12) Defeating Discouragement – Addressing disappointment, frustration, anger, and depression

Each chapter contains a core truth which flows from the Bible; a memory verse (there are actually several verses to memorize per chapter); an Inductive Bible Study with questions based on the specific topic being discussed; a classic reading on the topic; and leadership exercises or applications for each topic.

Overall it’s an excellent tool to use with current leaders; potential leaders; or even for any small group that wants to grow in the area of leadership and Christ-likeness. I have found it to be one of the best leadership development tools I have used in ministry and therefore, recommend it highly. It also makes a terrific sequel to Ogden’s previous workbook on Discipleship called Discipleship Essentials.

 

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Book Review: On Being a Leader for God by Warren W. Wiersbe

I have never been disappointed reading anything by Wiersbe. He is especially helpful for anyone who teaches the Scriptures. This book is filled with helpful bible verses, quotes, stories, and illustrations of what it means to be a godly and biblical leader for God’s glory. He has a way of writing that always keeps you interested, turning the page, and constantly saying to yourself, “That was an excellent point…” or “well put.”

According to Wiersbe, “Christian leaders are people who, by faith, willingly use their character, abilities, authority, and opportunities to serve others and to help them reach their fullest potential, to their benefit, the benefit of the organization, and the glory of God.” The body of the book is used as a practical exposition of this definition of leadership.

Warren Wiersbe uses his pastoral experience and breadth of reading and writing experience to give us a plethora of Biblical, historical, and modern day examples of what makes for an outstanding leader of God.

Reading Wiersbe is like reading from a Biblical Patriarch. He is knowledgeable, godly, wise, and puts the leadership principles on the bottom shelf – where any Christian can learn and grow to become a better leader for God as a result of reading and applying the principles laid out in this excellent book.

*Distinguished Professor of Preaching at Grand Rapids Baptist Seminary, Warren Wiersbe is the author of more than 100 books. Billy Graham calls him “one of the greatest Bible expositors of our generation.” Interestingly, Warren’s earliest works had nothing to do with scriptural interpretation. His interest was in magic, and his first published title was Action with Cards (1944).

“It was sort of imbecilic for a fifteen-year-old amateur magician to have the audacity to write a book and send it to one of the nation’s leading magic houses,” Warren says. But having a total of three books published by the L.L. Ireland Magic Company—before the age of 20—gave him a surge of confidence. In later years, he applied his confidence and writing talent to the Youth for Christ (YFC) ministry.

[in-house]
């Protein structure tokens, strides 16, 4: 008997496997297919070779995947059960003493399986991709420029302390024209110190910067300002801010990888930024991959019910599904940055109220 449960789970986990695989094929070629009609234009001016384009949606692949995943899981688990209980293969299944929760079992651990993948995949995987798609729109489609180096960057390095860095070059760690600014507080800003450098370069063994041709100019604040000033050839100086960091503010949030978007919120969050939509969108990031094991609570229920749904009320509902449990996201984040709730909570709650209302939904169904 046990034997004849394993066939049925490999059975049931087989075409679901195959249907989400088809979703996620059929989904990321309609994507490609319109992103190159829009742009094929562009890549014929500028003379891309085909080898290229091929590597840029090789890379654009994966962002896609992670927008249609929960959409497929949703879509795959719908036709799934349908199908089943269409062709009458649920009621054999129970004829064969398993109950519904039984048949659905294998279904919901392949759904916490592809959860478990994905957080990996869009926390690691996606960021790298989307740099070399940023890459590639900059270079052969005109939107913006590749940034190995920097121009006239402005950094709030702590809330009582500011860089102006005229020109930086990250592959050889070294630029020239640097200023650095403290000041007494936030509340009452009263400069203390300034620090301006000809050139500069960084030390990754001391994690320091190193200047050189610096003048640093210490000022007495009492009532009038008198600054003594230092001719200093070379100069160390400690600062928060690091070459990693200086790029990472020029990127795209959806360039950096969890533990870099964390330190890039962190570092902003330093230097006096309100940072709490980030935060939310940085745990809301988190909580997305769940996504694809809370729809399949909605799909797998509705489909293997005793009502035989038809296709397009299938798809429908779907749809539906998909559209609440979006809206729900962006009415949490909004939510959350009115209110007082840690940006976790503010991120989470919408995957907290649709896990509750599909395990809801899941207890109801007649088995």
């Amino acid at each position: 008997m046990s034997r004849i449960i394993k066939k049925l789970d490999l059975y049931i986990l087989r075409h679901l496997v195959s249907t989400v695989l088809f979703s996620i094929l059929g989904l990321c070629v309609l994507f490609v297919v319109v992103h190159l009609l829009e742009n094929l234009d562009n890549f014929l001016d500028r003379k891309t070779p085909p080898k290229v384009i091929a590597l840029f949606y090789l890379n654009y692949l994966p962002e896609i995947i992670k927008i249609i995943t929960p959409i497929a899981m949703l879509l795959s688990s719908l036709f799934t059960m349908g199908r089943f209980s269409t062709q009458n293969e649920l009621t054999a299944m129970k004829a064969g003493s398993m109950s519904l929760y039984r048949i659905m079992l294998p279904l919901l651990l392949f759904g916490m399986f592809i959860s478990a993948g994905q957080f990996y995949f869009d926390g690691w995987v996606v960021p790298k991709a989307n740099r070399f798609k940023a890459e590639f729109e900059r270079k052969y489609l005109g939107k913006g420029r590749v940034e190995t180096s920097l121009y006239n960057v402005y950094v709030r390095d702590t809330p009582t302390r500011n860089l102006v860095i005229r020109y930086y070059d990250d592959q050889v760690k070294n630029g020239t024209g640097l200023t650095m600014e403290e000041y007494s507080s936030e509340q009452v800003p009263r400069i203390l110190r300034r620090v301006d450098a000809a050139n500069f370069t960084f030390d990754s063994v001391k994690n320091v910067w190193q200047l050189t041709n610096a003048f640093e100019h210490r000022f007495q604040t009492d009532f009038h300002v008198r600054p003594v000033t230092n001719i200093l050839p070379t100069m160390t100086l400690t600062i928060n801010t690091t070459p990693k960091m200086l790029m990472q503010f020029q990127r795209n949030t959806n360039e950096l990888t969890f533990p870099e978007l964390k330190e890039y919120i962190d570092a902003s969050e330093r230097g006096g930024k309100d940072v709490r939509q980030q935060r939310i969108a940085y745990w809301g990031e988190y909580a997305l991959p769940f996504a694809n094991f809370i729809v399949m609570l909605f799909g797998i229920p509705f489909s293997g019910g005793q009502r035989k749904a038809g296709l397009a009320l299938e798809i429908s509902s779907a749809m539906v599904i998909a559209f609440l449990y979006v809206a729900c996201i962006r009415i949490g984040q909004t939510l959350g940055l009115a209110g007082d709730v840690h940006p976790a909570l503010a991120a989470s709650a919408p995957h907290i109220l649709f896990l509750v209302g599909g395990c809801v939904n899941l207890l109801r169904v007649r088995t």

Warren wrote many articles and guidebooks for YFC over a three-year period, but not all his manuscripts were seen by the public eye. One effort in particular, The Life I Now Live, based on Galations 2:20, was never published. The reason, Warren explains with his characteristic humor, is simple: it was “a terrible book…Whenever I want to aggravate my wife, all I have to say is, ‘I think I’ll get out that Galations 2:20 manuscript and work on it.’” Fortunately, Warren’s good manuscripts far outnumbered the “terrible” ones, and he was eventually hired by Moody Press to write three books.

The much-sought-after author then moved on to writing books for Calvary Baptist Church. It was during his ten years at Calvary that Expository Outlines on the New Testament and Expository Outlines on the Old Testament took shape. These two works later became the foundation of Warren’s widely popular Bible studies known as the Be series, featuring such titles as Be Loyal (a study on Matthew) and Be Delivered (a study on Exodus). Several of these books have been translated into Spanish.

His next avenue of ministry was Chicago’s Moody Memorial Church, where he served for seven years. He wrote nearly 20 books at Moody before moving to Lincoln, Nebraska, where he and his wife, Betty, now live. Prior to relocating, he had been the senior pastor of Moody Church, a teacher at Trinity Evangelical Divinity School, and a producer of the Back to the Bible radio program.

During all these years of ministry, Warren held many more posts and took part in other projects too numerous to mention. His accomplishments are extensive, and his catalog of biblical works is indeed impressive and far-reaching (many of his books have been translated into other languages). But Warren has no intention of slowing down any time soon, as he readily explains: “I don’t like it when people ask me how I’m enjoying my ‘retirement,’ because I’m still a very busy person who is not yet living on Social Security or a pension. Since my leaving Back to the Bible, at least a dozen books have been published, and the Lord willing, more are on the way.”

Wiersbe’s recent books include Your Next Miracle, The 20 Essential Qualities of a Child of God, The Bumps are What You Climb On, Classic Sermons on the Fruit of the Spirit, Classic Sermons on Jesus the Shepherd, Key Words of the Christian Life, Lonely People, A Gallery of Grace, Real Peace: Freedom and Conscience in the Christian Life, and Preaching in Black and White: What We Can Learn From Each Other.